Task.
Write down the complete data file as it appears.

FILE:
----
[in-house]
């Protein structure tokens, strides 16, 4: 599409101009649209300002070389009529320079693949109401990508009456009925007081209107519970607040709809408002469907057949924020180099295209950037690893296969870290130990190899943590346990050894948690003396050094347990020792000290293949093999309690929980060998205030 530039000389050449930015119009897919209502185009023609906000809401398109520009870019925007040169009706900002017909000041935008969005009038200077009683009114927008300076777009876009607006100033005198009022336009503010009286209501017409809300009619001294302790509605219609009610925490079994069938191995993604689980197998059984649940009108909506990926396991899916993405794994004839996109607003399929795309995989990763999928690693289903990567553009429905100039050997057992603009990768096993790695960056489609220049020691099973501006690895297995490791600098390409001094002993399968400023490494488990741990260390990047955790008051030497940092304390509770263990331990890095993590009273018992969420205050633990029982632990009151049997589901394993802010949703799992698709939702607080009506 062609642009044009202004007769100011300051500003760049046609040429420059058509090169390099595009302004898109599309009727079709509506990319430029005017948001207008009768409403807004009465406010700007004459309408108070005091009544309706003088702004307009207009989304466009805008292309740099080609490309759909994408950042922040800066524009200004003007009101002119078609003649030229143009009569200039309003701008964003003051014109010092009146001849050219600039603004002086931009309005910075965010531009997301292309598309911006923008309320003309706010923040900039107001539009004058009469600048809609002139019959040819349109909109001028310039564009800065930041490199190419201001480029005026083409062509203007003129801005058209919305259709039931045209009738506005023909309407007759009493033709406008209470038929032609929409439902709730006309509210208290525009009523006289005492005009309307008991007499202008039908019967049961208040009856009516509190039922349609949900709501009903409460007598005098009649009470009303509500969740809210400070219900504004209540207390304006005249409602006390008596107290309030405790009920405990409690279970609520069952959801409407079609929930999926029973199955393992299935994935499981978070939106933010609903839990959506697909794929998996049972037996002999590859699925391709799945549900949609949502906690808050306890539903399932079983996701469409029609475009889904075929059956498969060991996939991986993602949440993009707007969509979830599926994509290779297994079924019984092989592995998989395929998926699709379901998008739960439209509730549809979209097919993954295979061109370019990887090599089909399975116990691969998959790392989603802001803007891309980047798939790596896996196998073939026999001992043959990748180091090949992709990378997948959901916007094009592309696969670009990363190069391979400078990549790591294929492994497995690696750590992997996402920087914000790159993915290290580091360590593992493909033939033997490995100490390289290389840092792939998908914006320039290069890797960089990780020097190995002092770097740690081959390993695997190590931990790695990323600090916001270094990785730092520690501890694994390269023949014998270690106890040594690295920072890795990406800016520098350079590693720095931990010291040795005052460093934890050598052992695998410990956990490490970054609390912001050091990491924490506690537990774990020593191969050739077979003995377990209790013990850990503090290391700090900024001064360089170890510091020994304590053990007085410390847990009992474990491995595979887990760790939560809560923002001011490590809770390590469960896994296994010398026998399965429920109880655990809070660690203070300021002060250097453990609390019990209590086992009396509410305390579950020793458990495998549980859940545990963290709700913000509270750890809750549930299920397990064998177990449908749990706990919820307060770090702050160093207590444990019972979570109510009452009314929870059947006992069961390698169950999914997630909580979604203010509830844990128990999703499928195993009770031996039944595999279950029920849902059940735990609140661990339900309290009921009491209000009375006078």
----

[in-house]
């Protein structure tokens, strides 16, 4: 599409101009649209300002070389009529320079693949109401990508009456009925007081209107519970607040709809408002469907057949924020180099295209950037690893296969870290130990190899943590346990050894948690003396050094347990020792000290293949093999309690929980060998205030 530039000389050449930015119009897919209502185009023609906000809401398109520009870019925007040169009706900002017909000041935008969005009038200077009683009114927008300076777009876009607006100033005198009022336009503010009286209501017409809300009619001294302790509605219609009610925490079994069938191995993604689980197998059984649940009108909506990926396991899916993405794994004839996109607003399929795309995989990763999928690693289903990567553009429905100039050997057992603009990768096993790695960056489609220049020691099973501006690895297995490791600098390409001094002993399968400023490494488990741990260390990047955790008051030497940092304390509770263990331990890095993590009273018992969420205050633990029982632990009151049997589901394993802010949703799992698709939702607080009506 062609642009044009202004007769100011300051500003760049046609040429420059058509090169390099595009302004898109599309009727079709509506990319430029005017948001207008009768409403807004009465406010700007004459309408108070005091009544309706003088702004307009207009989304466009805008292309740099080609490309759909994408950042922040800066524009200004003007009101002119078609003649030229143009009569200039309003701008964003003051014109010092009146001849050219600039603004002086931009309005910075965010531009997301292309598309911006923008309320003309706010923040900039107001539009004058009469600048809609002139019959040819349109909109001028310039564009800065930041490199190419201001480029005026083409062509203007003129801005058209919305259709039931045209009738506005023909309407007759009493033709406008209470038929032609929409439902709730006309509210208290525009009523006289005492005009309307008991007499202008039908019967049961208040009856009516509190039922349609949900709501009903409460007598005098009649009470009303509500969740809210400070219900504004209540207390304006005249409602006390008596107290309030405790009920405990409690279970609520069952959801409407079609929930999926029973199955393992299935994935499981978070939106933010609903839990959506697909794929998996049972037996002999590859699925391709799945549900949609949502906690808050306890539903399932079983996701469409029609475009889904075929059956498969060991996939991986993602949440993009707007969509979830599926994509290779297994079924019984092989592995998989395929998926699709379901998008739960439209509730549809979209097919993954295979061109370019990887090599089909399975116990691969998959790392989603802001803007891309980047798939790596896996196998073939026999001992043959990748180091090949992709990378997948959901916007094009592309696969670009990363190069391979400078990549790591294929492994497995690696750590992997996402920087914000790159993915290290580091360590593992493909033939033997490995100490390289290389840092792939998908914006320039290069890797960089990780020097190995002092770097740690081959390993695997190590931990790695990323600090916001270094990785730092520690501890694994390269023949014998270690106890040594690295920072890795990406800016520098350079590693720095931990010291040795005052460093934890050598052992695998410990956990490490970054609390912001050091990491924490506690537990774990020593191969050739077979003995377990209790013990850990503090290391700090900024001064360089170890510091020994304590053990007085410390847990009992474990491995595979887990760790939560809560923002001011490590809770390590469960896994296994010398026998399965429920109880655990809070660690203070300021002060250097453990609390019990209590086992009396509410305390579950020793458990495998549980859940545990963290709700913000509270750890809750549930299920397990064998177990449908749990706990919820307060770090702050160093207590444990019972979570109510009452009314929870059947006992069961390698169950999914997630909580979604203010509830844990128990999703499928195993009770031996039944595999279950029920849902059940735990609140661990339900309290009921009491209000009375006078």